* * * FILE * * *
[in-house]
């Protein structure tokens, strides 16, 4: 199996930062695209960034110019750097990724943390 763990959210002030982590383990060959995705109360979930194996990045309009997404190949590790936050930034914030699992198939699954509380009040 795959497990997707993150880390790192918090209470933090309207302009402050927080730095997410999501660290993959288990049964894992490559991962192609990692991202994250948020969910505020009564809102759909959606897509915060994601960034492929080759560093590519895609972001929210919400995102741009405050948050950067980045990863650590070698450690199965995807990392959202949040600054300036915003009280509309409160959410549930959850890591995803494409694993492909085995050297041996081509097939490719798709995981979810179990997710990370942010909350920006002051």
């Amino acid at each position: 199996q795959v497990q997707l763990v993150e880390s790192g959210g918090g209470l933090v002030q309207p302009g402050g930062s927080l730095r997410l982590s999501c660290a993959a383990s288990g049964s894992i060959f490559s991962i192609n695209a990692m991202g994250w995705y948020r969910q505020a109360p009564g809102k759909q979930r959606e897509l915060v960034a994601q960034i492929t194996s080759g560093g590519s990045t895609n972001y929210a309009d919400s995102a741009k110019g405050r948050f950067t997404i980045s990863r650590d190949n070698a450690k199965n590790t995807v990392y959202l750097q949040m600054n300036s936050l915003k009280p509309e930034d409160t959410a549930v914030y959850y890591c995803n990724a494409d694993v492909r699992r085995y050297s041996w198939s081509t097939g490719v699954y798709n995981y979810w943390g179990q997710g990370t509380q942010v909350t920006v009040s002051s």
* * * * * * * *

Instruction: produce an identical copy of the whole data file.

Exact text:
[in-house]
């Protein structure tokens, strides 16, 4: 199996930062695209960034110019750097990724943390 763990959210002030982590383990060959995705109360979930194996990045309009997404190949590790936050930034914030699992198939699954509380009040 795959497990997707993150880390790192918090209470933090309207302009402050927080730095997410999501660290993959288990049964894992490559991962192609990692991202994250948020969910505020009564809102759909959606897509915060994601960034492929080759560093590519895609972001929210919400995102741009405050948050950067980045990863650590070698450690199965995807990392959202949040600054300036915003009280509309409160959410549930959850890591995803494409694993492909085995050297041996081509097939490719798709995981979810179990997710990370942010909350920006002051």
């Amino acid at each position: 199996q795959v497990q997707l763990v993150e880390s790192g959210g918090g209470l933090v002030q309207p302009g402050g930062s927080l730095r997410l982590s999501c660290a993959a383990s288990g049964s894992i060959f490559s991962i192609n695209a990692m991202g994250w995705y948020r969910q505020a109360p009564g809102k759909q979930r959606e897509l915060v960034a994601q960034i492929t194996s080759g560093g590519s990045t895609n972001y929210a309009d919400s995102a741009k110019g405050r948050f950067t997404i980045s990863r650590d190949n070698a450690k199965n590790t995807v990392y959202l750097q949040m600054n300036s936050l915003k009280p509309e930034d409160t959410a549930v914030y959850y890591c995803n990724a494409d694993v492909r699992r085995y050297s041996w198939s081509t097939g490719v699954y798709n995981y979810w943390g179990q997710g990370t509380q942010v909350t920006v009040s002051s």